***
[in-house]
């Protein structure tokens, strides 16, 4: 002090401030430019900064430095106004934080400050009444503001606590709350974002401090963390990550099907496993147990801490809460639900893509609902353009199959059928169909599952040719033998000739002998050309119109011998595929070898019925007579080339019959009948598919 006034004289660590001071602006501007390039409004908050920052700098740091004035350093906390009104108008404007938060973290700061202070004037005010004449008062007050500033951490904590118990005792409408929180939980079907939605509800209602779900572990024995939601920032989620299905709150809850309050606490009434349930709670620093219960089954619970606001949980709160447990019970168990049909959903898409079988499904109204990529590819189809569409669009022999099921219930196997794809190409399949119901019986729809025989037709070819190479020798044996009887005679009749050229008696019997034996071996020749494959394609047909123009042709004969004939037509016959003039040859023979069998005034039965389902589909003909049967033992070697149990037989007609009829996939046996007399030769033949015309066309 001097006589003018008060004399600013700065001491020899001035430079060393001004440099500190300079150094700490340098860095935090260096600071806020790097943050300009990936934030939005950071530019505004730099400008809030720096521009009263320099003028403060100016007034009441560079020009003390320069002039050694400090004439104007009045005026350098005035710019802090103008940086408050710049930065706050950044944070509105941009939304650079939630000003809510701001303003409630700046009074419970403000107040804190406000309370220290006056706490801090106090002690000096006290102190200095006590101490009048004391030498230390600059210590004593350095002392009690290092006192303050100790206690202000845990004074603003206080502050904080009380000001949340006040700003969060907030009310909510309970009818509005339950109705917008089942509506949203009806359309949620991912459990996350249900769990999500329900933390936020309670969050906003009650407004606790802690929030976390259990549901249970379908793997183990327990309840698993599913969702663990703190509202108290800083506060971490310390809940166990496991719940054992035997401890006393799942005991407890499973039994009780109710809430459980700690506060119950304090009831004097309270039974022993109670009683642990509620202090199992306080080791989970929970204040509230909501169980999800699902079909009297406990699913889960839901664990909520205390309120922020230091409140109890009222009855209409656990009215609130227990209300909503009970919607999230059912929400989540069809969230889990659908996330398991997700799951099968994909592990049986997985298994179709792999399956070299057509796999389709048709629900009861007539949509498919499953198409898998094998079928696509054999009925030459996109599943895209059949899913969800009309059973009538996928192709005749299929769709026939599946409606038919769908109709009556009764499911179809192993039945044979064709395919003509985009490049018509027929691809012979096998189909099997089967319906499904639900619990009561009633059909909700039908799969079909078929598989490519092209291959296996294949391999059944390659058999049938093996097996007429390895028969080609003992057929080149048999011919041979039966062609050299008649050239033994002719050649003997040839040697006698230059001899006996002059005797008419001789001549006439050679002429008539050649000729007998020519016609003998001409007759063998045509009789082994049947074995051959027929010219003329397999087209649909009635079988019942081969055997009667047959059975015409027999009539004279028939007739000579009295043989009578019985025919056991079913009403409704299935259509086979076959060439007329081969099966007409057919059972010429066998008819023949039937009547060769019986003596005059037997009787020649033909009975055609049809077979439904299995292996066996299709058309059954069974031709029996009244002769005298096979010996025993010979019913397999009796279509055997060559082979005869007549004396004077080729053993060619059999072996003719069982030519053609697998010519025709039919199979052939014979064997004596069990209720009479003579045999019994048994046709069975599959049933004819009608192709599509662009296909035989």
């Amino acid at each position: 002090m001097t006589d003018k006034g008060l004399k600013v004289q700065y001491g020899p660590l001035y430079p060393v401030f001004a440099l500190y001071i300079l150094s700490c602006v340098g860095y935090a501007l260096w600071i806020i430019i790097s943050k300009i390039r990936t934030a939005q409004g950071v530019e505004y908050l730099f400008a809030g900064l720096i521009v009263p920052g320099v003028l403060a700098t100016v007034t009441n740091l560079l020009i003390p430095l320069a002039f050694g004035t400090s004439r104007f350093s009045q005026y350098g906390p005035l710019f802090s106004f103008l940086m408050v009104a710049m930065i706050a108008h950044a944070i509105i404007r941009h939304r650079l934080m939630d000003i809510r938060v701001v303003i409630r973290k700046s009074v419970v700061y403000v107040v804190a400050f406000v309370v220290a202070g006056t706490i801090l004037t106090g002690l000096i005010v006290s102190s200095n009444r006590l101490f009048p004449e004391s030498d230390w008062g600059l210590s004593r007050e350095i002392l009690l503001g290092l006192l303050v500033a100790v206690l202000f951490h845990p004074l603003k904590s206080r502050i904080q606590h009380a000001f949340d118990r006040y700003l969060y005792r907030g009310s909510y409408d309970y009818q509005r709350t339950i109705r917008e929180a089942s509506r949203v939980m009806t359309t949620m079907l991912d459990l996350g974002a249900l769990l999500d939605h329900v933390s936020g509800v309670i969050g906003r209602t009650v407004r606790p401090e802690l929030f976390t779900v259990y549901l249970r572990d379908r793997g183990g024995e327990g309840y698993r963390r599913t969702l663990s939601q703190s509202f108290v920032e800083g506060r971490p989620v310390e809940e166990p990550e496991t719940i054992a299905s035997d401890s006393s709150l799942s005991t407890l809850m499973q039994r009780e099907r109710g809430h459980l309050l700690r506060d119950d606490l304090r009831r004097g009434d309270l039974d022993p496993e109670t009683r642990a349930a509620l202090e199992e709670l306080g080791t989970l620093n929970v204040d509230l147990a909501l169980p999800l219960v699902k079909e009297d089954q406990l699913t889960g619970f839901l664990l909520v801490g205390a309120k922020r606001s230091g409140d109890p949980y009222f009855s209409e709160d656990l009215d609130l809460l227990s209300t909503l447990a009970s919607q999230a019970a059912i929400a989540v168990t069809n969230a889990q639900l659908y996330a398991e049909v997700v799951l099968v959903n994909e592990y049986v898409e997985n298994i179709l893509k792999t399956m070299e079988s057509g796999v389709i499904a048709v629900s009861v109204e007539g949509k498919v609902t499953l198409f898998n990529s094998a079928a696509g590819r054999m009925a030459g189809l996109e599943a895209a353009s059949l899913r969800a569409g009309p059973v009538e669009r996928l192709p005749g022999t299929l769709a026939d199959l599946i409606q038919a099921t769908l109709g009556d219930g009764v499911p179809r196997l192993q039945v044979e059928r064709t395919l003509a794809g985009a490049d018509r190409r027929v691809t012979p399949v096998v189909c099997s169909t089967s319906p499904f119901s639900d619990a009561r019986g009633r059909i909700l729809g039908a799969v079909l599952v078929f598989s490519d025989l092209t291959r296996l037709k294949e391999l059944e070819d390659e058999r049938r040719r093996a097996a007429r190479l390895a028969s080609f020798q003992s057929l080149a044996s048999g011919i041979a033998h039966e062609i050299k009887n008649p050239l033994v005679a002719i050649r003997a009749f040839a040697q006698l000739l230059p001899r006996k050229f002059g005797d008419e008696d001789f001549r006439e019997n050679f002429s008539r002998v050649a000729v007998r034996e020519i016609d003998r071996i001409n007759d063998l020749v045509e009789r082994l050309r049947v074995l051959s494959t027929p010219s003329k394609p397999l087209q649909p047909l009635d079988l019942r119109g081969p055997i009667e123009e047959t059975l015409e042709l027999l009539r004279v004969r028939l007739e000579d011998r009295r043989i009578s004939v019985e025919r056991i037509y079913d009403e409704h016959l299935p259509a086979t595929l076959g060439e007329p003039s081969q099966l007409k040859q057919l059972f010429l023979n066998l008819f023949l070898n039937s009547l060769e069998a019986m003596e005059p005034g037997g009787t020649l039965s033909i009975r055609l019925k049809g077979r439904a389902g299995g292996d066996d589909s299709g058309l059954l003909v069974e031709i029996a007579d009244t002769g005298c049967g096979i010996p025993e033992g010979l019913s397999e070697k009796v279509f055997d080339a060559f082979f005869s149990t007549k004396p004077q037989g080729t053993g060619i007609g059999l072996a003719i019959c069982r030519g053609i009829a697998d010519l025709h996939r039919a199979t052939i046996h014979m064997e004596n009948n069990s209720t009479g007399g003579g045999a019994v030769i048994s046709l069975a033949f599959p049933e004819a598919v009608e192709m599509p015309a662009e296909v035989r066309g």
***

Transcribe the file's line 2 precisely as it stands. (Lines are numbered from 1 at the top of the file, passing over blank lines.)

């Protein structure tokens, strides 16, 4: 002090401030430019900064430095106004934080400050009444503001606590709350974002401090963390990550099907496993147990801490809460639900893509609902353009199959059928169909599952040719033998000739002998050309119109011998595929070898019925007579080339019959009948598919 006034004289660590001071602006501007390039409004908050920052700098740091004035350093906390009104108008404007938060973290700061202070004037005010004449008062007050500033951490904590118990005792409408929180939980079907939605509800209602779900572990024995939601920032989620299905709150809850309050606490009434349930709670620093219960089954619970606001949980709160447990019970168990049909959903898409079988499904109204990529590819189809569409669009022999099921219930196997794809190409399949119901019986729809025989037709070819190479020798044996009887005679009749050229008696019997034996071996020749494959394609047909123009042709004969004939037509016959003039040859023979069998005034039965389902589909003909049967033992070697149990037989007609009829996939046996007399030769033949015309066309 001097006589003018008060004399600013700065001491020899001035430079060393001004440099500190300079150094700490340098860095935090260096600071806020790097943050300009990936934030939005950071530019505004730099400008809030720096521009009263320099003028403060100016007034009441560079020009003390320069002039050694400090004439104007009045005026350098005035710019802090103008940086408050710049930065706050950044944070509105941009939304650079939630000003809510701001303003409630700046009074419970403000107040804190406000309370220290006056706490801090106090002690000096006290102190200095006590101490009048004391030498230390600059210590004593350095002392009690290092006192303050100790206690202000845990004074603003206080502050904080009380000001949340006040700003969060907030009310909510309970009818509005339950109705917008089942509506949203009806359309949620991912459990996350249900769990999500329900933390936020309670969050906003009650407004606790802690929030976390259990549901249970379908793997183990327990309840698993599913969702663990703190509202108290800083506060971490310390809940166990496991719940054992035997401890006393799942005991407890499973039994009780109710809430459980700690506060119950304090009831004097309270039974022993109670009683642990509620202090199992306080080791989970929970204040509230909501169980999800699902079909009297406990699913889960839901664990909520205390309120922020230091409140109890009222009855209409656990009215609130227990209300909503009970919607999230059912929400989540069809969230889990659908996330398991997700799951099968994909592990049986997985298994179709792999399956070299057509796999389709048709629900009861007539949509498919499953198409898998094998079928696509054999009925030459996109599943895209059949899913969800009309059973009538996928192709005749299929769709026939599946409606038919769908109709009556009764499911179809192993039945044979064709395919003509985009490049018509027929691809012979096998189909099997089967319906499904639900619990009561009633059909909700039908799969079909078929598989490519092209291959296996294949391999059944390659058999049938093996097996007429390895028969080609003992057929080149048999011919041979039966062609050299008649050239033994002719050649003997040839040697006698230059001899006996002059005797008419001789001549006439050679002429008539050649000729007998020519016609003998001409007759063998045509009789082994049947074995051959027929010219003329397999087209649909009635079988019942081969055997009667047959059975015409027999009539004279028939007739000579009295043989009578019985025919056991079913009403409704299935259509086979076959060439007329081969099966007409057919059972010429066998008819023949039937009547060769019986003596005059037997009787020649033909009975055609049809077979439904299995292996066996299709058309059954069974031709029996009244002769005298096979010996025993010979019913397999009796279509055997060559082979005869007549004396004077080729053993060619059999072996003719069982030519053609697998010519025709039919199979052939014979064997004596069990209720009479003579045999019994048994046709069975599959049933004819009608192709599509662009296909035989």